The restrictions drew swift criticism from Democrats and voting rights advocates, who accused Republicans of crafting policies based on conspiracy theories and former president Donald Trump’s false claims that he lost the 2020 election because of massive fraud. Arizona is among the 18 states that have enacted new voting restrictions in the wake of last year’s election, along with Florida, Georgia and Iowa.
Democrat Joe Biden narrowly won the state in his successful White House bid, reversing more than 20 years of GOP nominees prevailing in Arizona.
“It is genuinely difficult to distinguish between bills that are driven by some calculated formula to suppress certain votes and bills that are driven by some random conspiracy theory on the Internet, because there are so many of both at this point — it’s unbelievable,” said Joel Edman, legislative and policy director for Arizona Advocacy Network.
Arizona Gov. Doug Ducey (R) is expected to sign the legislation, which passed 31-29 along party lines as part of a budget deal that included a $1.9 billion income tax cut.
Republicans have argued that the new election rules will prevent voter fraud and save money on litigation. The language curbing Hobbs’s power is “necessary to ensure the faithful defense of the State’s election integrity laws and to eliminate confusion created by the Secretary of State about who speaks for Arizona in court,” Katie Conner, spokeswoman for Attorney General Mark Brnovich, has stated, according to the Arizona Mirror.
Hobbs — who has defended the integrity of Arizona elections and is running for governor — accused Republicans of weaponizing the budget process “to exact partisan retribution against the Office of the Secretary of State.”
“This statutory sleight of hand is set to expire at the end of my term, leaving no doubt that this was prompted by my efforts to protect the freedom to vote and because they did not like the outcome of the Presidential Election,” she said in a statement.
The measure passed during a contentious, marathon session that began Thursday morning. Majority Leader Rusty Bowers (R) began by announcing a rules change to limit debate, tying the move to a Democratic walkout that stopped work two days prior.
“We met earlier this week to again perform the duties of the citizens of the state of Arizona. It is clear [and] was clear then by the absence of an entire caucus and by actions prior … that procedural obstruction and delay have been instituted in lieu of civility,” Bowers said.
The announcement prompted an outcry from Democrats.
“You are shutting us up with this rule change,” State Rep. Mitzi Epstein (D) said on the floor. “If you want to pass a rotten budget, you can pass a rotten budget because you have the power to pass it. But by golly, we’re going to be heard one way or another.”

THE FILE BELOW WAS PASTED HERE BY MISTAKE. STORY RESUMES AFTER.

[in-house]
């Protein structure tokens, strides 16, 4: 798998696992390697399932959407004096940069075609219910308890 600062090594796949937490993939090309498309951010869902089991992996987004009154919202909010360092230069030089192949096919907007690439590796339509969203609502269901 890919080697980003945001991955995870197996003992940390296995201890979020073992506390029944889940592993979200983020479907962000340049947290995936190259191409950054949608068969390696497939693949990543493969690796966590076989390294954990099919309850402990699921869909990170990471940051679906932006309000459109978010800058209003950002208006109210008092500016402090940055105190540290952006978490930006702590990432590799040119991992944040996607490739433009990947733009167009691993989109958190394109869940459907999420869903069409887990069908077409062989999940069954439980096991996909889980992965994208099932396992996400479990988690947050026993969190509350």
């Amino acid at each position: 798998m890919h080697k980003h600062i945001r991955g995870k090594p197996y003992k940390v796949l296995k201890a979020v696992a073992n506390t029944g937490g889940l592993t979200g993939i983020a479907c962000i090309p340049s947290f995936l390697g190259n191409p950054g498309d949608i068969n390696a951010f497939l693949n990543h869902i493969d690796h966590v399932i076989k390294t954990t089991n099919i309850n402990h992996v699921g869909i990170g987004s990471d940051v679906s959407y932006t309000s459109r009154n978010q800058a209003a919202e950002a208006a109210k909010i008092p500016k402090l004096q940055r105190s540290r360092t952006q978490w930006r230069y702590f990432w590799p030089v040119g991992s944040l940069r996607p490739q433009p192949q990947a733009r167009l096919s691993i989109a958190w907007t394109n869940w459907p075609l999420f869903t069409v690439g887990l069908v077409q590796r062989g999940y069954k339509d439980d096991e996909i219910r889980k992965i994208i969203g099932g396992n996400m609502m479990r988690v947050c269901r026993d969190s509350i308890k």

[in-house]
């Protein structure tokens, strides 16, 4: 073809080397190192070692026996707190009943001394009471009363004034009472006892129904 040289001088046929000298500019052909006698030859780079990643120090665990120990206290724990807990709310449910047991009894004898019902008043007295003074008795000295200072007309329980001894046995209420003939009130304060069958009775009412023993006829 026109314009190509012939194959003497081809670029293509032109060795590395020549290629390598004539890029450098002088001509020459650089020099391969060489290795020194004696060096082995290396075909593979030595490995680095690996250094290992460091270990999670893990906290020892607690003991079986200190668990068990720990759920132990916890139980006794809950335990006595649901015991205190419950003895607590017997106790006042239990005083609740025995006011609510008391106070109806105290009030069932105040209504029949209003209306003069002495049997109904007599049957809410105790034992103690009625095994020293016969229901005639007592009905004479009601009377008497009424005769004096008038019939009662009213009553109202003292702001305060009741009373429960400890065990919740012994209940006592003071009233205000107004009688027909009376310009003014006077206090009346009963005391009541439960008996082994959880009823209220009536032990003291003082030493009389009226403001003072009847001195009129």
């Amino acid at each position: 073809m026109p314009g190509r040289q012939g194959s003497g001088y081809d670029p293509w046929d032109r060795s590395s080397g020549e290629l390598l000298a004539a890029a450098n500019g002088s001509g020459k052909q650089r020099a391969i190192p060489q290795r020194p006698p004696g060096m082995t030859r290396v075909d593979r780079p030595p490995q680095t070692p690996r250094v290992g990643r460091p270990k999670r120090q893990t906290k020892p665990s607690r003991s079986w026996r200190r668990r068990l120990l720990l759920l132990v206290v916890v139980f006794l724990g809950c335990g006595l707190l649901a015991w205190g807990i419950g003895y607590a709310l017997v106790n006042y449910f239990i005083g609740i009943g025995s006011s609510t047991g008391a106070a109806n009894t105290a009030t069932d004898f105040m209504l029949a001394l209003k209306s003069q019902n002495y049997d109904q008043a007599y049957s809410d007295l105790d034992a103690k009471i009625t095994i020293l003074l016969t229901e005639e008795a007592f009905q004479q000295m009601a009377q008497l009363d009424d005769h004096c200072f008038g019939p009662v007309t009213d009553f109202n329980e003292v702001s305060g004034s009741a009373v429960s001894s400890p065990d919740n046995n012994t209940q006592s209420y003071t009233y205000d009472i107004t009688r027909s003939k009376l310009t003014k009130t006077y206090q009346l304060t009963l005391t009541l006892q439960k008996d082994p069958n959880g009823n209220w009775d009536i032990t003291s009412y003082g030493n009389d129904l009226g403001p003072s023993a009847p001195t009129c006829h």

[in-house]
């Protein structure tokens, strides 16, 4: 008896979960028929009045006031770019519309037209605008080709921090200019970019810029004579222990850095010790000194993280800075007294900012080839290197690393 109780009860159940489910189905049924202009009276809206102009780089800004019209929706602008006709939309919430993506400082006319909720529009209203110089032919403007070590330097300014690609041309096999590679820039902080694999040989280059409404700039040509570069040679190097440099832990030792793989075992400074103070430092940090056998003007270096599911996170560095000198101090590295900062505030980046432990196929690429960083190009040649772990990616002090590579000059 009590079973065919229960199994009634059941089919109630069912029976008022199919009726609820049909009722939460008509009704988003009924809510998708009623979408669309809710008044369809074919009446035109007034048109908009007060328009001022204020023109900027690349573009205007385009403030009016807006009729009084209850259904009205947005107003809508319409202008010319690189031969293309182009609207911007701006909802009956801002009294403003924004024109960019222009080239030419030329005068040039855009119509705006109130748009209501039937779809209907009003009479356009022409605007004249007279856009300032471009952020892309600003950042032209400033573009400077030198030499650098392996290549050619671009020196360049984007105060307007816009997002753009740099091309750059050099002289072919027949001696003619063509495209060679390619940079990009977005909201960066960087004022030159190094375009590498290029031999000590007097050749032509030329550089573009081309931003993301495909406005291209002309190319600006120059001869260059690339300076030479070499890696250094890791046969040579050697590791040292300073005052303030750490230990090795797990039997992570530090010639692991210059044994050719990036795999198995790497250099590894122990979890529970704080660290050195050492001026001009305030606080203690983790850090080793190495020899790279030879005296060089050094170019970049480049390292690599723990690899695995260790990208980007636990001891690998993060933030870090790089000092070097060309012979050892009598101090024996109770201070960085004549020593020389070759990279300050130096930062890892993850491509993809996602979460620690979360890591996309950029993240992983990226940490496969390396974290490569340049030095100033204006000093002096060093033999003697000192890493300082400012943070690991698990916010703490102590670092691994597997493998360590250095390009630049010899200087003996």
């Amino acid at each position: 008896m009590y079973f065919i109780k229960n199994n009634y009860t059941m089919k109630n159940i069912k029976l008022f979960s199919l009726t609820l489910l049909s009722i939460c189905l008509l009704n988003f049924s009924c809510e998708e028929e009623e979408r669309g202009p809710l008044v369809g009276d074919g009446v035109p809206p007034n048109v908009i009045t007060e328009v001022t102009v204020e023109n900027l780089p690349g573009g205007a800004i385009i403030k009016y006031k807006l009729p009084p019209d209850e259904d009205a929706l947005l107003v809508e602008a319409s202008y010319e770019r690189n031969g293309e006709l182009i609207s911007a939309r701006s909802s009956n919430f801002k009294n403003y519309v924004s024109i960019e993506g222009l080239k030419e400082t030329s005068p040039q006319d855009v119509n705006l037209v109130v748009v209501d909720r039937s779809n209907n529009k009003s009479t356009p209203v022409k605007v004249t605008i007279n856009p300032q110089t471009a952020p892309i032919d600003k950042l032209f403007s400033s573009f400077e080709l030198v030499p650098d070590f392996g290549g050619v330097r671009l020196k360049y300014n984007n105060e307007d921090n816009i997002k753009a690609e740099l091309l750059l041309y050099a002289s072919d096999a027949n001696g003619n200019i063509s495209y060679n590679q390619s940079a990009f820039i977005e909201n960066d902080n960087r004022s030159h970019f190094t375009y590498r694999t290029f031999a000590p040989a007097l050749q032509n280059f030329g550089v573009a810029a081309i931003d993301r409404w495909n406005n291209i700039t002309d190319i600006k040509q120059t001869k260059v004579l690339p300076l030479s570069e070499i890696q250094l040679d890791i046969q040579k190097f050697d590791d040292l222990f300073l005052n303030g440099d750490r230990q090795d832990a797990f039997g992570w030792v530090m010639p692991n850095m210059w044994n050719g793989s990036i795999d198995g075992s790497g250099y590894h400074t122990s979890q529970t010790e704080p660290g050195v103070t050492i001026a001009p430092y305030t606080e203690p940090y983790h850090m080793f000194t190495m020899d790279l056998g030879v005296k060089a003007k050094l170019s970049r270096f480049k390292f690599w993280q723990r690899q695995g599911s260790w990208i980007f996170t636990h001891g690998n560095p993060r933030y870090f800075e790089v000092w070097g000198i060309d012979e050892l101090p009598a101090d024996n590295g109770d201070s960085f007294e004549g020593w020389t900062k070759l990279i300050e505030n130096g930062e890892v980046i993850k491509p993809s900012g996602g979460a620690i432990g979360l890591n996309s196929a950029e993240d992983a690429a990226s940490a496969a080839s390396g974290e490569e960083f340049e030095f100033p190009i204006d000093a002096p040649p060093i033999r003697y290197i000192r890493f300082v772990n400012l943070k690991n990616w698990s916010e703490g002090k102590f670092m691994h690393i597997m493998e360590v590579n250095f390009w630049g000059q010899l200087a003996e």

The walkout echoed a similar action by Texas Democratic legislators in late May that temporarily blocked passage of sweeping new voting restrictions. Gov. Greg Abbott (R) responded by calling for a special legislative session that will begin July 8.
In Arizona, Democrats said blocking a quorum was necessary to give themselves time to read the budget bills before voting. Some voting restrictions were inserted at the last minute, advocates said.
The version passed Thursday night stated that “among state officials, the attorney general has sole authority to direct the defense of the state election law or laws being challenged” through Jan. 2, 2023, coinciding with the end of Hobbs’s term.
Other language gave the attorney general’s controversial Election Integrity Unit permission to review the state’s voter rolls, along with any person or entity designated by the legislature.
If the review “determines that there are persons registered to vote who are not eligible to register to vote, the secretary of state shall notify the appropriate county recorder and the county recorder shall remove those persons from the voter registration rolls,” the bill stated.
The legislation builds on existing voting restrictions in Arizona. In May, the state enacted changes to the state’s popular Permanent Early Voting List, which determines who receives mail ballots each election cycle — under the new rules, voters who do not cast a ballot at least once every two years will have to respond to a government notice to avoid being removed from the list.
The rules approved Thursday night “are just a mockery of democracy, and it’s all based on this lie,” State Rep. Lorenzo Sierra (D) said in remarks on the House floor.
“It’s all based on the former president saying, ‘Well, I’m going to be back in August,’ and everyone anticipating it like a second coming. I am no prophet, but I can tell you one thing: The orange rapture is not happening,” Sierra said.
Amy Gardner contributed to this report.